“Hi [insert name]. I wanted to let you know I have some bad news. I have cancer.” From this point on… it seems like everything changes with your relationship when your loved one has cancer. But it shouldn’t. What do I say? What do I do? How can I help?
You’re stuck between wanting to say the right thing… and not wanting to say the wrong thing. By offering to help, but not wanting to bother him/her and respect their privacy. For this article, I am going to interchange pronouns and cancer types. The basic premise can apply to almost anyone with any kind of cancer.
We’ve All Had an “Aunt Betty”
Human instinct is to go with the familiar. For example, everyone has an “Aunt Betty” who had breast cancer. Maybe Aunt Betty is fine. Maybe Aunt Betty died. Maybe Aunt Betty’s cancer was 20 years ago… or 20 days ago. But Aunt Betty is not your loved one. Well… you know what I mean.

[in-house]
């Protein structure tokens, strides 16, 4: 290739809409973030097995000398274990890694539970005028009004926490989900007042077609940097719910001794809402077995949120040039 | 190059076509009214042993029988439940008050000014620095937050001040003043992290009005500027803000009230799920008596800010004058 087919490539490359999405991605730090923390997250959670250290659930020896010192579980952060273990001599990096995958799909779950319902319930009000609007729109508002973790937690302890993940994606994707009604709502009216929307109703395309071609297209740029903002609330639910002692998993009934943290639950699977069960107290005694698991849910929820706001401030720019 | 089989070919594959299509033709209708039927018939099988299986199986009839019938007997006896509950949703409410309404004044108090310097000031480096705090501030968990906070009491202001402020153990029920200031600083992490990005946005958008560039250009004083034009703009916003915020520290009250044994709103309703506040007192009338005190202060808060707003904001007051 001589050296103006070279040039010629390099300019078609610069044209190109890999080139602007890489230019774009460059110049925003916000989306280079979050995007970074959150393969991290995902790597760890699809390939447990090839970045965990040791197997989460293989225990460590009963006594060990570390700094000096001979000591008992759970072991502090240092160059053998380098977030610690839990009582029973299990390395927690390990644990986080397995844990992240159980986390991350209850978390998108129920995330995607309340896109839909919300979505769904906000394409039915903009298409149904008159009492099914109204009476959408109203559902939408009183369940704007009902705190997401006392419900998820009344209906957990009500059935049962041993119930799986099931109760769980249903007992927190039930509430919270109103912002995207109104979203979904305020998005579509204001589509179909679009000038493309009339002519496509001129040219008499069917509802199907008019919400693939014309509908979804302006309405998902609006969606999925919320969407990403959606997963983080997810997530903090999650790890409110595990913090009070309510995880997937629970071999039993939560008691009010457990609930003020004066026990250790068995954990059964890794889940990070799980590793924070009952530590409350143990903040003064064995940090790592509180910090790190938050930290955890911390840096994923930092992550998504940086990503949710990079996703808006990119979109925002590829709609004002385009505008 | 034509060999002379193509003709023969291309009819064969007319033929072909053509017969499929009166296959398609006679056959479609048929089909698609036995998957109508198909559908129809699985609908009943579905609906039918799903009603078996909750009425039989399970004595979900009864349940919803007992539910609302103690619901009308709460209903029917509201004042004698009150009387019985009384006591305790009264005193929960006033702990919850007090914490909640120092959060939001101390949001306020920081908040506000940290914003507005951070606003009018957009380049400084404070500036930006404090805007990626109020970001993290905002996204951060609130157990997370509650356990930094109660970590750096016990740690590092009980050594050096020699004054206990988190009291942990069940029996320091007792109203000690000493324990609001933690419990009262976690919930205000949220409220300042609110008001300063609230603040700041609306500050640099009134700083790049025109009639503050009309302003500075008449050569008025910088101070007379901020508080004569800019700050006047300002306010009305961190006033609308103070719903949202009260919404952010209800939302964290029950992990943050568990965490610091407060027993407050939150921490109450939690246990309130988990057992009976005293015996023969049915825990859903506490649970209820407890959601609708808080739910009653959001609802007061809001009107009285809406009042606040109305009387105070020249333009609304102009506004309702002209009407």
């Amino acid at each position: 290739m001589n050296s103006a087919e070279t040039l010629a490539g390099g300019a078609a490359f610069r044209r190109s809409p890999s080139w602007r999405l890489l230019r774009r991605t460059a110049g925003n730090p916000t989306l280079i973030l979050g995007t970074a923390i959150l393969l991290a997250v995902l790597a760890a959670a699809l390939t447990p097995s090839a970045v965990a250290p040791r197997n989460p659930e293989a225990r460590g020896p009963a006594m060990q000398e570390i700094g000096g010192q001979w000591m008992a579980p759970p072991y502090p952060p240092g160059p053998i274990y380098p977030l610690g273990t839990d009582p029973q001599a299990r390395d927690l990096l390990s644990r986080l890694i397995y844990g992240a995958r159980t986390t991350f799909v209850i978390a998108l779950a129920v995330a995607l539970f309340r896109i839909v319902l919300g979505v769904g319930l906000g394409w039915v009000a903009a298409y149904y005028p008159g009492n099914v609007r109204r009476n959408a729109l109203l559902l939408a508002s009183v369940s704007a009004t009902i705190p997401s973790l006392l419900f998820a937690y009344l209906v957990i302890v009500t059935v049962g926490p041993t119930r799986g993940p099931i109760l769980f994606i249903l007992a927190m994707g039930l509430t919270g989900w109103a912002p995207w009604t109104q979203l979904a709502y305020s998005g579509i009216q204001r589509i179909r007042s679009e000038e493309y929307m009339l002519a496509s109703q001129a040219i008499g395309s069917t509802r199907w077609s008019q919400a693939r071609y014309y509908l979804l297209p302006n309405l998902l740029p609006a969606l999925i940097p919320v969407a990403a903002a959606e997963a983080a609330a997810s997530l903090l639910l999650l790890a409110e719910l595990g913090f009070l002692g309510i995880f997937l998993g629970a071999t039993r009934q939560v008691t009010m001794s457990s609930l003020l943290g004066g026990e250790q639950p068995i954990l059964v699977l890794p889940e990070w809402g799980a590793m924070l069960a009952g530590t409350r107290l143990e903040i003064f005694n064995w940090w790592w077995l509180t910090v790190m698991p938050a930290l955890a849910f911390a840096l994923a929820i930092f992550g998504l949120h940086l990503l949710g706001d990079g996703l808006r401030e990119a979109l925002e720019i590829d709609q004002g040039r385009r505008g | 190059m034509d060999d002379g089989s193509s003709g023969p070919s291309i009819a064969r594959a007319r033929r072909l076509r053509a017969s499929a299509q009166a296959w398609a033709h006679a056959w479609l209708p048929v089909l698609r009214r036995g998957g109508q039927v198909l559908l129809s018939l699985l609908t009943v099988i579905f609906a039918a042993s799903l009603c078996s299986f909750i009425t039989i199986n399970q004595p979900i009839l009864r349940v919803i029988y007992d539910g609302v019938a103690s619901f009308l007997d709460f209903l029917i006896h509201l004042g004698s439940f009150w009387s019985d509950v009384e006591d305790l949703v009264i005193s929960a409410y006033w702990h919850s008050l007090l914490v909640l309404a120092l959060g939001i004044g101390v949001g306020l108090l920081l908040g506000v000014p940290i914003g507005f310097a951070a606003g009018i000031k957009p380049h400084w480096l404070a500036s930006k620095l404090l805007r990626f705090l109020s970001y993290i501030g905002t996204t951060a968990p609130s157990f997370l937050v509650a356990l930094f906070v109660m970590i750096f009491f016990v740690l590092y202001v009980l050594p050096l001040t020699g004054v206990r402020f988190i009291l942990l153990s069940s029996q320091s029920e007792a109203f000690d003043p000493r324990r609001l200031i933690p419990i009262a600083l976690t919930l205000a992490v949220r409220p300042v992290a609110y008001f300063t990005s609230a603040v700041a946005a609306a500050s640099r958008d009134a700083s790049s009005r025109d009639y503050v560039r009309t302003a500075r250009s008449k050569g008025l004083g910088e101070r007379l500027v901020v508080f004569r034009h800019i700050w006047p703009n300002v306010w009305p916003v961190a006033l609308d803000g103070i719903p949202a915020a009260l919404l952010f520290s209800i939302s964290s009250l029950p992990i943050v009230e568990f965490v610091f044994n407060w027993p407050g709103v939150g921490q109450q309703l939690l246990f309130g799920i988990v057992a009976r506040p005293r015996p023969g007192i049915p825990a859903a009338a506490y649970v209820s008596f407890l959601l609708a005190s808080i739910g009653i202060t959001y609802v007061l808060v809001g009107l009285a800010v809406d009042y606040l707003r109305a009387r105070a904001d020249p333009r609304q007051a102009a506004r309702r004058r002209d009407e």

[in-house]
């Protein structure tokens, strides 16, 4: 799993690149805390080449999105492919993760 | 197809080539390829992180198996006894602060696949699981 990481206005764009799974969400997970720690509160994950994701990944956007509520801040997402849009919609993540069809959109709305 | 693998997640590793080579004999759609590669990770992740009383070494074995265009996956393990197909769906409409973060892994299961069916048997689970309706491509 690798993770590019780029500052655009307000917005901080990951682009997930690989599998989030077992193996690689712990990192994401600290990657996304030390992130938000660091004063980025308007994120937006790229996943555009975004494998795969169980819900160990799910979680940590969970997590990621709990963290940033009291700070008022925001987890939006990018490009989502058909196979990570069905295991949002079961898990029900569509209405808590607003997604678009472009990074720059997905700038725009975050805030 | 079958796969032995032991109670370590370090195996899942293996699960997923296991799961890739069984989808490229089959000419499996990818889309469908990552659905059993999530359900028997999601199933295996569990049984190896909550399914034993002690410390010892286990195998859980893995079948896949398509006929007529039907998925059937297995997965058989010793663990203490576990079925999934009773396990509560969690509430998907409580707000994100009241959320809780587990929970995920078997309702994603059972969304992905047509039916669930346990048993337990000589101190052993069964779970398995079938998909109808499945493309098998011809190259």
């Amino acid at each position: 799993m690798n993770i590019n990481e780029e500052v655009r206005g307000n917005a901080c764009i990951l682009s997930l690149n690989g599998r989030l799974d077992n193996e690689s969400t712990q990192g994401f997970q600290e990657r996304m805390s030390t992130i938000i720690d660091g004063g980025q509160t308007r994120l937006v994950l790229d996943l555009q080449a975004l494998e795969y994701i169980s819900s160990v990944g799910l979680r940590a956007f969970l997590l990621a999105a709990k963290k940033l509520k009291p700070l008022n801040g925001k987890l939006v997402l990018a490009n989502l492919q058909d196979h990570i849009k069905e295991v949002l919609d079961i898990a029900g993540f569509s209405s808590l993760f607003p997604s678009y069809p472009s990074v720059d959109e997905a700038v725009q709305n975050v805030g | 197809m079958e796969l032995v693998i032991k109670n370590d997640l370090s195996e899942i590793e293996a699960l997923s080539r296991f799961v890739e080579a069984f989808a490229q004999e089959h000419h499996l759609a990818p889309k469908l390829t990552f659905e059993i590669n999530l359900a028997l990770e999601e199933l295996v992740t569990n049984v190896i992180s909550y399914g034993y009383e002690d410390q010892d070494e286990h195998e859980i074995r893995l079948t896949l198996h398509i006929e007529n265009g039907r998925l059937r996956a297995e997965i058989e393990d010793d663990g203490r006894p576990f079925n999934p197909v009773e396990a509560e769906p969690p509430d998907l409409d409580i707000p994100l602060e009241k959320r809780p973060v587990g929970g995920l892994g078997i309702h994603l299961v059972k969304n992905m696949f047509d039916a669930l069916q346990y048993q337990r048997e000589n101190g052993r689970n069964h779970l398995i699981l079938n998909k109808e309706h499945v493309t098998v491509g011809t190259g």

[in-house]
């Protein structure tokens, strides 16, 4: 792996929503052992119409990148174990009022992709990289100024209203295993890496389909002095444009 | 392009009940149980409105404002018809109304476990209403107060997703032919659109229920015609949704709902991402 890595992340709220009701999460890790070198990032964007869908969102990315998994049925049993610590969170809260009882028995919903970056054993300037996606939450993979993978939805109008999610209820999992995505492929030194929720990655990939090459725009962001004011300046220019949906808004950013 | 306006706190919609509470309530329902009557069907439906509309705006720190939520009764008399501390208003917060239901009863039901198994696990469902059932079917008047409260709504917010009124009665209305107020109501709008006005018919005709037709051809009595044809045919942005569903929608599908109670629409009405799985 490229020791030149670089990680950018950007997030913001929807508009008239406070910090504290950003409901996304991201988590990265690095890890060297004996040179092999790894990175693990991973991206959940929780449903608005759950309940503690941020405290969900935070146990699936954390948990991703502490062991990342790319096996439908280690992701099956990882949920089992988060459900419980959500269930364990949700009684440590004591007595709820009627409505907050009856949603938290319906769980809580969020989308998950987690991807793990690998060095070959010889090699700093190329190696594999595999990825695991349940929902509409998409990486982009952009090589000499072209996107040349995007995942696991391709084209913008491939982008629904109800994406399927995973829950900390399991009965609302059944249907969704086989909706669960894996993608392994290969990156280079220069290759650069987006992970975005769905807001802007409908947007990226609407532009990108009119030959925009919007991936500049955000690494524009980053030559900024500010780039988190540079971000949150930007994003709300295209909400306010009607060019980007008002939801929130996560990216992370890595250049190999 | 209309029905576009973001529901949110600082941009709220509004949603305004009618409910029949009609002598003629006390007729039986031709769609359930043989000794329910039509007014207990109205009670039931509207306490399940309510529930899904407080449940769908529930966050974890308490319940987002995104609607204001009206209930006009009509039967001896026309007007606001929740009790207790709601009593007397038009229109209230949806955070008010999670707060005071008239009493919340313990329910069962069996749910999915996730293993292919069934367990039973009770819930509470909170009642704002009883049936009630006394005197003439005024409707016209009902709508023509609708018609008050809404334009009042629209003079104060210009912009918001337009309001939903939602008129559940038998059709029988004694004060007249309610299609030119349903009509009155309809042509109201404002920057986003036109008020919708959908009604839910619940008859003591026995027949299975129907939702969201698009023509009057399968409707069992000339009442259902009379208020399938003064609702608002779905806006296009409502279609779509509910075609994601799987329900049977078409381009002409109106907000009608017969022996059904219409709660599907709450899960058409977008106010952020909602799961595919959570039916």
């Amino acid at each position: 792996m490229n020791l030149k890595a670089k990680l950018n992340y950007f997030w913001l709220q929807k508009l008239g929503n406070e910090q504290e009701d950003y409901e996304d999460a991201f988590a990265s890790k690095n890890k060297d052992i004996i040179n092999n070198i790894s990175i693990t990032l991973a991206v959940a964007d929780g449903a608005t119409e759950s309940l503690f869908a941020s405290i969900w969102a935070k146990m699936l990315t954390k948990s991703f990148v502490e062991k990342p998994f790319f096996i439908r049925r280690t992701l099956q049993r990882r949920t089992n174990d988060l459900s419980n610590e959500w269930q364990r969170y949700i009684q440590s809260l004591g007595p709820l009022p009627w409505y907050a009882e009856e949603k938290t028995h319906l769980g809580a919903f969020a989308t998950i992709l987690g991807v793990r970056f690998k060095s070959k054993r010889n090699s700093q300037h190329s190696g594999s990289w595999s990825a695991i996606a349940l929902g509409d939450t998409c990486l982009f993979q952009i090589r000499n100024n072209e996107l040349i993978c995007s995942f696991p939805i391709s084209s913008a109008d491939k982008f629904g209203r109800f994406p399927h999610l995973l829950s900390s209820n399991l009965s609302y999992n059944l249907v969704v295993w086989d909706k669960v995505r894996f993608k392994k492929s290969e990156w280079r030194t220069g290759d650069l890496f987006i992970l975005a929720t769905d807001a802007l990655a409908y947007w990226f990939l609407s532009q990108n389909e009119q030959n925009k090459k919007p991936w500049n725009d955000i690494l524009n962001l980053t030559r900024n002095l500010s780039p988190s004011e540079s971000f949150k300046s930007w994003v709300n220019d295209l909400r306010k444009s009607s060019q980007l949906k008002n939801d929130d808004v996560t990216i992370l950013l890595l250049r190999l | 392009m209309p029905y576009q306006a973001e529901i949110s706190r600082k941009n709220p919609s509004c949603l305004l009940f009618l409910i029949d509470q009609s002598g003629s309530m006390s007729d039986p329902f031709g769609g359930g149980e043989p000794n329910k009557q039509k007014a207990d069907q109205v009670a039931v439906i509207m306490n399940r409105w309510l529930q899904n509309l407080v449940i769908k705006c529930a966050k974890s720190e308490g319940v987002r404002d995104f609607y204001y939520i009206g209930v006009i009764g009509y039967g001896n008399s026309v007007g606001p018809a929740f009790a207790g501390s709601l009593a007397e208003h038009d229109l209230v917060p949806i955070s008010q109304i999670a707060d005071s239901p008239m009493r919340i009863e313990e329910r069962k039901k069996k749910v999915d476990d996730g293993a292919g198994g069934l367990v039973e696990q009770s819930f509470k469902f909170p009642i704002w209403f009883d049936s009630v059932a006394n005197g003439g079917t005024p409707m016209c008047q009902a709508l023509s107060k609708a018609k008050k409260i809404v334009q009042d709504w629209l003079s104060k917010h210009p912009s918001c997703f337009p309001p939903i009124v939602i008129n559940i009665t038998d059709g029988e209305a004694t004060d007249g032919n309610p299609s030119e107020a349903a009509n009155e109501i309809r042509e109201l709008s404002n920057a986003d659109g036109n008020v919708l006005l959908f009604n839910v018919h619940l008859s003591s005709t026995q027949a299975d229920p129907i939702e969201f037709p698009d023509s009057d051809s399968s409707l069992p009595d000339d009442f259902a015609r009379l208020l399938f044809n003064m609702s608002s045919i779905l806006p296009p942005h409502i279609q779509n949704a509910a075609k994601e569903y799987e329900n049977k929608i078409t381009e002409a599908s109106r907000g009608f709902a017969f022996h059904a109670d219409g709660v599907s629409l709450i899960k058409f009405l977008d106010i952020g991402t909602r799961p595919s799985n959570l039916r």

It’s not a good idea to say “Aunt Betty had cancer and she died.” Or “Aunt Betty had cancer and she’s fine.”
It’s totally fine to bring up Aunt Betty. As in… “when Aunt Betty was diagnosed, I know how scared she was and how much I wanted to help her. How are you doing? What can I do for you? ”
What to Say. Or Not.
When going through cancer treatment, we are going to be completely needy, and also push you away and want privacy. We are going to be depressed and angry about the diagnosis, and possibly obsessive about doing research. All totally normal.
More than words, what we need is for you to listen. Listen to what we need. And this is going to change day by day and even hour by hour. There were times I needed to vent about cancer and how much I hated having it and how sick I was and the whole boo hoo. Just listen. Don’t be grossed out. We may talk about chemo farts and puking our guts out and colostomy bags. When I’m done, try and make me laugh. I’ll need it.